Ernie Ball VPJR Tuner review

EB combines two of the most important pedals - and knocks it out of the park

Ernie Ball VPJR Tuner pedal
(Image: © Ernie Ball)

Guitar World Verdict

A clever, space-saving pedalboard idea brilliantly executed.


  • +

    Modern user interface featuring a touchscreen display.

  • +

    Built-in effects loop.

  • +

    Affordable given the combined functionality.


  • -

    No polyphonic tuning.

You can trust Guitar World Our expert reviewers spend hours testing and comparing guitar products so you can choose the best for you. Find out more about how we test.

What can you say about a volume pedal? “It smoothly sweeps from no signal to full volume, and it’s great for volume swells.” Review. Over. I jest, but seriously, just when thought you couldn’t improve upon a volume pedal, think again. Ernie Ball has been making some of the most durable, best-selling volume pedals longer than most guitarists reading this review have been alive. 

They recently released the Ernie Ball VPJR Tuner, a two-in-one pedal that combines a numerical graphic volume display and an onboard digital chromatic guitar tuner on a crystal-clear display screen integrated on the pedal’s treadle.

Ernie Ball VPJR Tuner

(Image credit: Guitar Center)

This rugged piece of machinery uses aircraft-grade aluminum for its compact chassis. It features a high-quality discrete buffer circuit, ¼-inch input/output and FX send/return jacks, a non-slip, super-grip surface on its treadle and a practically unbreakable PVC-coated braided Kevlar cord that retains consistent tension throughout the sweep of the pedal. 

The heart of the VPJR Tuner is the enhanced-definition touchscreen display located on the treadle that lets you choose between three modes (volume and tuner, volume only, tuner only). Most players will likely use the combination of both, because its design activates the tuner at no signal or minimal volume (heel down) and switches to a graphic volume readout once a signal is detected. 

The tuner can also be calibrated to a wide variety of reference pitches, and just as handy, the treadle can be routed as either a master volume or gain control.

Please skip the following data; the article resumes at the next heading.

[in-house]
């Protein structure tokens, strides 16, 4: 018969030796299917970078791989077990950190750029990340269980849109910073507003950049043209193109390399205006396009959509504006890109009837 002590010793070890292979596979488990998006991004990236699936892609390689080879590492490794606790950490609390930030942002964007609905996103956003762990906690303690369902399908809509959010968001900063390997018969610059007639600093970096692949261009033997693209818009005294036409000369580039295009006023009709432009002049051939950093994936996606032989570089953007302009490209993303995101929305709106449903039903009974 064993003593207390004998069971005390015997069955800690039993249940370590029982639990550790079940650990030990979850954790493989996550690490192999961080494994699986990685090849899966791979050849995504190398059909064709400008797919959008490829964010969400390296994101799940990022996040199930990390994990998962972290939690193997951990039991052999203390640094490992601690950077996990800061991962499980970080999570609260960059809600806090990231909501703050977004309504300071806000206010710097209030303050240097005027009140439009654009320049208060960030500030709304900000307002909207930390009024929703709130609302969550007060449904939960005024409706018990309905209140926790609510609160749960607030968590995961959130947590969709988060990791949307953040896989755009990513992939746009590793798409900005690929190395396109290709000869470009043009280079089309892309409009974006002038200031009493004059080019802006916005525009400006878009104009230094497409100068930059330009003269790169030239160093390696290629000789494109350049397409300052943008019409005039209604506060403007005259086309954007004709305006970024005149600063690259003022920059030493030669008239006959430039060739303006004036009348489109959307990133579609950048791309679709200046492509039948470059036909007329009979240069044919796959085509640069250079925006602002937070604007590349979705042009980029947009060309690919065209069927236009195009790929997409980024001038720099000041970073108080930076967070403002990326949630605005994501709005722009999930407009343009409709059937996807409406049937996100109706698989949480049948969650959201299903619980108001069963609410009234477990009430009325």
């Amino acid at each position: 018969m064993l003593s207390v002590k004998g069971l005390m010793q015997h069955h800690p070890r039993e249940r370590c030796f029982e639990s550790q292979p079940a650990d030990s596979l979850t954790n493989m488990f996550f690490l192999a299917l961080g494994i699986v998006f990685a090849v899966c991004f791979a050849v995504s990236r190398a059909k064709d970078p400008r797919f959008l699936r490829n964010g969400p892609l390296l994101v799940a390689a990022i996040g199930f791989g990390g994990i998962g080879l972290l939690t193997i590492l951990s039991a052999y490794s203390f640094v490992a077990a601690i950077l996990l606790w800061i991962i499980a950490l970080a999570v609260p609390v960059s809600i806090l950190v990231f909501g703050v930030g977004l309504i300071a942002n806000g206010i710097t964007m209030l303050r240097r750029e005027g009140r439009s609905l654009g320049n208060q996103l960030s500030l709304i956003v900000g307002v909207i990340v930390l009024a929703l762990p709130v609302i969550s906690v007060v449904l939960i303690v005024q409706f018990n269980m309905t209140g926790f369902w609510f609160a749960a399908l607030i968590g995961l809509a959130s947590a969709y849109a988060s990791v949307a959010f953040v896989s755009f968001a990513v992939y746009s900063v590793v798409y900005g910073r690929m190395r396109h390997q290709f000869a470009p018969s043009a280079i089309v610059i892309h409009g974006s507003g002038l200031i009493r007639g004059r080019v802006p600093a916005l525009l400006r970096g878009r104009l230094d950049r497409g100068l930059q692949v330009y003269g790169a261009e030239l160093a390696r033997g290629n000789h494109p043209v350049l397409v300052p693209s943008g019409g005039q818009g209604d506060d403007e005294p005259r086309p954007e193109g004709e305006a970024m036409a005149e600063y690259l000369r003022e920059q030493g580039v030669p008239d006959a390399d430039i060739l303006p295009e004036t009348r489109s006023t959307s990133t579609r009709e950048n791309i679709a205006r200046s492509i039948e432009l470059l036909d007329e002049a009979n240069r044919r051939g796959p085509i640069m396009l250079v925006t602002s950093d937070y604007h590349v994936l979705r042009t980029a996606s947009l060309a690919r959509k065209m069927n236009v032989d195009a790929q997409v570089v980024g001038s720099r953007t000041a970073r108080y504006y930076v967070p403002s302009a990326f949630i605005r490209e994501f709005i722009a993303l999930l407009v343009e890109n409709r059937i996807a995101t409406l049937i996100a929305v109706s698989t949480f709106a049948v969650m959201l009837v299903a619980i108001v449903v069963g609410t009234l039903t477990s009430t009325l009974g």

There's no guesswork using the VPJR Tuner. I mean, it’s still a volume pedal! In combo mode, heel down cuts out the signal and displays the tuner. I’ve seen a lot of digital tuners, but this incredibly accurate one on the VPJR Tuner is a standout. 

The large-screen readout, incremental needle movement and having the entire display field light up from blue (sharp or flat) to green (in tune) ensures precise tuning. What’s really cool is gradually sweeping toward toe down triggers the level indicator that goes from 1-10, and offers obsessive guitarists a numerical point of view on where they can determine clean, rhythm and lead ranges. 

The treadle is so precise that once you get used to its throw, slightly tapping it easily accomplishes this. Most players use their ears and feel when it comes to using volume pedals, but the VPJR Tuner is like having a digital speedometer to know how fast you’re going. Having an FX loop on the VPJR Tuner makes it a must-have, but I’m certain you already get my gist that this pedal is indispensable.


Ernie Ball VPJR

(Image credit: Guitar Center)
  • STREET PRICE: $199.99
  • MANUFACTURER: Ernie Ball
  • PEDAL TYPE: Tuner
  • TUNER TYPE: Chromatic
  • ACCURACY: 0.1 cent (chromatic) 
  • INPUTS: 2 x 1/4" (instrument, effects return)
  • OUTPUTS: 2 x 1/4" (main out, effects send)
  • POWER SUPPLY: 9V-18V DC power supply
  • POWER USAGE: 150mA (minimum)
  • DIMENSIONS: 2.5 x 10 x 3.5" (H x D x W)
  • WEIGHT: 2.6 lbs

Thank you for reading 5 articles this month**

Join now for unlimited access

US pricing $3.99 per month or $39.00 per year

UK pricing £2.99 per month or £29.00 per year 

Europe pricing €3.49 per month or €34.00 per year

*Read 5 free articles per month without a subscription

Join now for unlimited access

Prices from £2.99/$3.99/€3.49

Paul Riario

Paul Riario has been the tech/gear editor and online video presence for Guitar World for over 25 years. Paul is one of the few gear editors who has actually played and owned nearly all the original gear that most guitarists wax poetically about, and has survived this long by knowing every useless musical tidbit of classic rock, new wave, hair metal, grunge, and alternative genres. When Paul is not riding his road bike at any given moment, he remains a working musician, playing in two bands called SuperTrans Am and Radio Nashville.